Charles M. Radding, M.D., professor emeritus of genetics, did sculpture as a hobby in medical school, and his portraits demonstrated a natural aptitude for plastic surgery, according to an influential mentor who also happened to be his older brother, Philip. The elder Radding, an orthopaedic surgeon, hoped the two would someday practice in side-by-side offices. Although the scheme had some appeal, Charles already knew his passion was biochemistry, not medicine.
It was 1953, and Watson and Crick’s double-helix model of DNA had opened a new door to understanding for biologists, a door the fledgling biochemist Radding eagerly entered. Radding, who recently retired after 37 years at Yale, went on to become a leader in illuminating the theoretical and biochemical underpinnings of genetic recombination. Also known as gene swapping, recombination orchestrates the orderly transmission of genes from generation to generation in all organisms, and it is now recognized as an important anticancer defense that human cells use to repair tumor-causing mistakes in the genome.
In the mid-1970s, while traveling on a bus filled with fellow scientists through the Scottish Highlands, Radding and Matthew Meselson of Harvard University hatched a new theoretical model of recombination. The 1975 paper they co-authored describing the model formed the basis for much of the experimental work in recombination in the years that followed.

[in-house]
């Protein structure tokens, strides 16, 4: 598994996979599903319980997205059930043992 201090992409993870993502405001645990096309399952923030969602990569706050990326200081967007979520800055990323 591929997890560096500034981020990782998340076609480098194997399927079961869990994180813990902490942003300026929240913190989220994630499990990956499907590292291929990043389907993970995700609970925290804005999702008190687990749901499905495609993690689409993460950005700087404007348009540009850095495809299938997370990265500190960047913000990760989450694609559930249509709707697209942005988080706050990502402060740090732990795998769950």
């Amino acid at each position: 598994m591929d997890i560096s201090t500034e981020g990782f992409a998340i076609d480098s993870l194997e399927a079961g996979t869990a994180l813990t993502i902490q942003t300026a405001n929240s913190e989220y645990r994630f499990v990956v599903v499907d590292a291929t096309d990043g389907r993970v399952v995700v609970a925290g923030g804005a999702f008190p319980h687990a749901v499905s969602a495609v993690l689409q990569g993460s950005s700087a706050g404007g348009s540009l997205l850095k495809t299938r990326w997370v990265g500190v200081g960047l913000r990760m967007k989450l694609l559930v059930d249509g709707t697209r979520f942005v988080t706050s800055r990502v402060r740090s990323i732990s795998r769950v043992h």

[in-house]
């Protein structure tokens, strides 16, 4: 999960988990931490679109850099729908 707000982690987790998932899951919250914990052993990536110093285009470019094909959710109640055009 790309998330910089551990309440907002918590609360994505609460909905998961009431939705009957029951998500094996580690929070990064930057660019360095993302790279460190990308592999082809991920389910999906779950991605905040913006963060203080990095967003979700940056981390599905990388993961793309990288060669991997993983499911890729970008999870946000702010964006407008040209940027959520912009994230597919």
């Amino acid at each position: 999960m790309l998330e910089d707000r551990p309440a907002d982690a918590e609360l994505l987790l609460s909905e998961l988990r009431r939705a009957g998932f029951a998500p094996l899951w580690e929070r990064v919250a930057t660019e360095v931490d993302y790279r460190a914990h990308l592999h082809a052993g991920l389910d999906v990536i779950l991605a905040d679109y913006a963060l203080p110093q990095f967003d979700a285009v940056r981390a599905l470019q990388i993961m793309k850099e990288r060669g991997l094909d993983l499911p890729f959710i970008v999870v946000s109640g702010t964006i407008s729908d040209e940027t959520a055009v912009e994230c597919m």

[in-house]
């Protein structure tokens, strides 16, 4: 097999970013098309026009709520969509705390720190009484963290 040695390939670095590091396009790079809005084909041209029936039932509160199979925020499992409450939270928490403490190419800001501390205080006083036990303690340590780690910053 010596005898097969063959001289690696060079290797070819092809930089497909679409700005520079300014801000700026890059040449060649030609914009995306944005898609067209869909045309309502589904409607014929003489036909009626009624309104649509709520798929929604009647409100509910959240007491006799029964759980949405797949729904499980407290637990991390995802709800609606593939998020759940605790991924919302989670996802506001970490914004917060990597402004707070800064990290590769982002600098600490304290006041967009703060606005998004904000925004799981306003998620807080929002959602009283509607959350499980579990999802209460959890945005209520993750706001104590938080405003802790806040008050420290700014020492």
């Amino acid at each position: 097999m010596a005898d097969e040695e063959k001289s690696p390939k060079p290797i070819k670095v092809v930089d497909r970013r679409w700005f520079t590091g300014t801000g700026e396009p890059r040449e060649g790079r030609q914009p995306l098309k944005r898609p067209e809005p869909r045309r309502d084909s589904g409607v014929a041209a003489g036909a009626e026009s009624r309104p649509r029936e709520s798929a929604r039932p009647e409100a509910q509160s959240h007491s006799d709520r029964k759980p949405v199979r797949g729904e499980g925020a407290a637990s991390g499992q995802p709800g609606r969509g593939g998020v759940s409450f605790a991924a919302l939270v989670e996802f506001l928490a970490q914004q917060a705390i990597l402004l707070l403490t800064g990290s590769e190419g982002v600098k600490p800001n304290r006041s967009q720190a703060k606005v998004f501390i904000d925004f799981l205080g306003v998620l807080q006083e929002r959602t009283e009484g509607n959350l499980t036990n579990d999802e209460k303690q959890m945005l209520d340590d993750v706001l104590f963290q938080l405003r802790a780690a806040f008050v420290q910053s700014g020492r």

Radding’s experimental approach combined his expertise in enzymes with the latest techniques in DNA research. In 1979, he scored an experimental coup by enticing a bacterial enzyme to swap genes between two strands of DNA in a test tube. For decades thereafter, his lab in the Sterling Hall of Medicine was the source of progressively more detailed biochemical investigations of this swapping reaction.“Radding’s meticulous studies contributed greatly to understanding the individual steps involved in the recombination of DNA molecules,” says Meselson.
Franklin Stahl, Meselson’s partner in the landmark “Meselson-Stahl experiment” on DNA replication, also praised Radding as lecturer and teacher. “Charlie showed a lifelong dedication to understanding the enzymology of recombination and communicating that understanding to his colleagues and students,” says Stahl, now professor emeritus of biology at the University of Oregon.
A symposium to honor Radding drew Meselson, Stahl and other colleagues and former students from around the world to Yale last fall. “Charlie has trained so many successful people,” says Patrick Sung, D.Phil., professor of molecular biophysics and biochemistry, an expert on DNA repair. Sung joined other speakers at the vibrant daylong conference, which was followed by a celebration that lasted late into the evening.
In retirement, Radding looks forward to reading and writing poetry— and perhaps trying his hand at art once again.